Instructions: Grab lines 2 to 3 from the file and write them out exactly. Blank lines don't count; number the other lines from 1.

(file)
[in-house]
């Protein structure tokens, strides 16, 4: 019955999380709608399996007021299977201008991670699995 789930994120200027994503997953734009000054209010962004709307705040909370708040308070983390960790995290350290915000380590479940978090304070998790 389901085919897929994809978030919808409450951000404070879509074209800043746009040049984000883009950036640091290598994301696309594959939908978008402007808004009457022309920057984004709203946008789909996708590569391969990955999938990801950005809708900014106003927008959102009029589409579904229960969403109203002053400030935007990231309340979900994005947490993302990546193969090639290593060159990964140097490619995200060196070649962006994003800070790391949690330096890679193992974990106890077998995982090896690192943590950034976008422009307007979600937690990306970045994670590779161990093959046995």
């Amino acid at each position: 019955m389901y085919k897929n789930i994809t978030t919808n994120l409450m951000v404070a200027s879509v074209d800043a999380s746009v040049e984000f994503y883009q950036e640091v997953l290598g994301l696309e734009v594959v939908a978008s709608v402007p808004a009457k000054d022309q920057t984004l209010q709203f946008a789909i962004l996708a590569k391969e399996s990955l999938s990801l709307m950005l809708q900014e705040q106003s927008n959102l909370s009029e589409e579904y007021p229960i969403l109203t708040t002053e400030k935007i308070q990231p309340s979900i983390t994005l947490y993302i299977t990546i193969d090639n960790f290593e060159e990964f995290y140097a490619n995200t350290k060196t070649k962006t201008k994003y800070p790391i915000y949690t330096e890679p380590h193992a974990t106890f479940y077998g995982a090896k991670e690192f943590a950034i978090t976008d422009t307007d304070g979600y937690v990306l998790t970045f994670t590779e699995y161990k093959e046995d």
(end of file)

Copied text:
């Protein structure tokens, strides 16, 4: 019955999380709608399996007021299977201008991670699995 789930994120200027994503997953734009000054209010962004709307705040909370708040308070983390960790995290350290915000380590479940978090304070998790 389901085919897929994809978030919808409450951000404070879509074209800043746009040049984000883009950036640091290598994301696309594959939908978008402007808004009457022309920057984004709203946008789909996708590569391969990955999938990801950005809708900014106003927008959102009029589409579904229960969403109203002053400030935007990231309340979900994005947490993302990546193969090639290593060159990964140097490619995200060196070649962006994003800070790391949690330096890679193992974990106890077998995982090896690192943590950034976008422009307007979600937690990306970045994670590779161990093959046995």
């Amino acid at each position: 019955m389901y085919k897929n789930i994809t978030t919808n994120l409450m951000v404070a200027s879509v074209d800043a999380s746009v040049e984000f994503y883009q950036e640091v997953l290598g994301l696309e734009v594959v939908a978008s709608v402007p808004a009457k000054d022309q920057t984004l209010q709203f946008a789909i962004l996708a590569k391969e399996s990955l999938s990801l709307m950005l809708q900014e705040q106003s927008n959102l909370s009029e589409e579904y007021p229960i969403l109203t708040t002053e400030k935007i308070q990231p309340s979900i983390t994005l947490y993302i299977t990546i193969d090639n960790f290593e060159e990964f995290y140097a490619n995200t350290k060196t070649k962006t201008k994003y800070p790391i915000y949690t330096e890679p380590h193992a974990t106890f479940y077998g995982a090896k991670e690192f943590a950034i978090t976008d422009t307007d304070g979600y937690v990306l998790t970045f994670t590779e699995y161990k093959e046995d």